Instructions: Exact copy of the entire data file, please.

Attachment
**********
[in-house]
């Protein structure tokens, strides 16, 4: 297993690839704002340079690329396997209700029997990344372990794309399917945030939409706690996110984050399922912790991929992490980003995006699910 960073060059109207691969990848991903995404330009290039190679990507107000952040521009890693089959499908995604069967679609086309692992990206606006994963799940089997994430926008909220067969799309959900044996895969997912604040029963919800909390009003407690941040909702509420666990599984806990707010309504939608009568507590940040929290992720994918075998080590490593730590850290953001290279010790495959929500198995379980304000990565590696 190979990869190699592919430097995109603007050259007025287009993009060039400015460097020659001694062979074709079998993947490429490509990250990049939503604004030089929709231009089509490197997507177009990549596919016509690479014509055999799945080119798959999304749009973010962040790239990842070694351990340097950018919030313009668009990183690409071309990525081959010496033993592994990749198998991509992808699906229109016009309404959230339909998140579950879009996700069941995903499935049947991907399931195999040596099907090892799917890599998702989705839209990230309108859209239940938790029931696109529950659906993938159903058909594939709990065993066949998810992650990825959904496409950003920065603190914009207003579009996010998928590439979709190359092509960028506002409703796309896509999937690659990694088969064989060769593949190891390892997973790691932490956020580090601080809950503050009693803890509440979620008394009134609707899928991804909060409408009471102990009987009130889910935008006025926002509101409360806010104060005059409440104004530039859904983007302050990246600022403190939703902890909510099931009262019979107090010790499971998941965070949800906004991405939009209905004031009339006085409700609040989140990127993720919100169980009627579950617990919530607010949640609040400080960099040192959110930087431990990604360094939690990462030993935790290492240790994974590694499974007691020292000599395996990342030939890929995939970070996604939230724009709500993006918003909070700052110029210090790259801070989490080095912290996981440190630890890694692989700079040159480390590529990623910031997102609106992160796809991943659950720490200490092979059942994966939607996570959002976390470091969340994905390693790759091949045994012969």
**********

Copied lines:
[in-house]
């Protein structure tokens, strides 16, 4: 297993690839704002340079690329396997209700029997990344372990794309399917945030939409706690996110984050399922912790991929992490980003995006699910 960073060059109207691969990848991903995404330009290039190679990507107000952040521009890693089959499908995604069967679609086309692992990206606006994963799940089997994430926008909220067969799309959900044996895969997912604040029963919800909390009003407690941040909702509420666990599984806990707010309504939608009568507590940040929290992720994918075998080590490593730590850290953001290279010790495959929500198995379980304000990565590696 190979990869190699592919430097995109603007050259007025287009993009060039400015460097020659001694062979074709079998993947490429490509990250990049939503604004030089929709231009089509490197997507177009990549596919016509690479014509055999799945080119798959999304749009973010962040790239990842070694351990340097950018919030313009668009990183690409071309990525081959010496033993592994990749198998991509992808699906229109016009309404959230339909998140579950879009996700069941995903499935049947991907399931195999040596099907090892799917890599998702989705839209990230309108859209239940938790029931696109529950659906993938159903058909594939709990065993066949998810992650990825959904496409950003920065603190914009207003579009996010998928590439979709190359092509960028506002409703796309896509999937690659990694088969064989060769593949190891390892997973790691932490956020580090601080809950503050009693803890509440979620008394009134609707899928991804909060409408009471102990009987009130889910935008006025926002509101409360806010104060005059409440104004530039859904983007302050990246600022403190939703902890909510099931009262019979107090010790499971998941965070949800906004991405939009209905004031009339006085409700609040989140990127993720919100169980009627579950617990919530607010949640609040400080960099040192959110930087431990990604360094939690990462030993935790290492240790994974590694499974007691020292000599395996990342030939890929995939970070996604939230724009709500993006918003909070700052110029210090790259801070989490080095912290996981440190630890890694692989700079040159480390590529990623910031997102609106992160796809991943659950720490200490092979059942994966939607996570959002976390470091969340994905390693790759091949045994012969």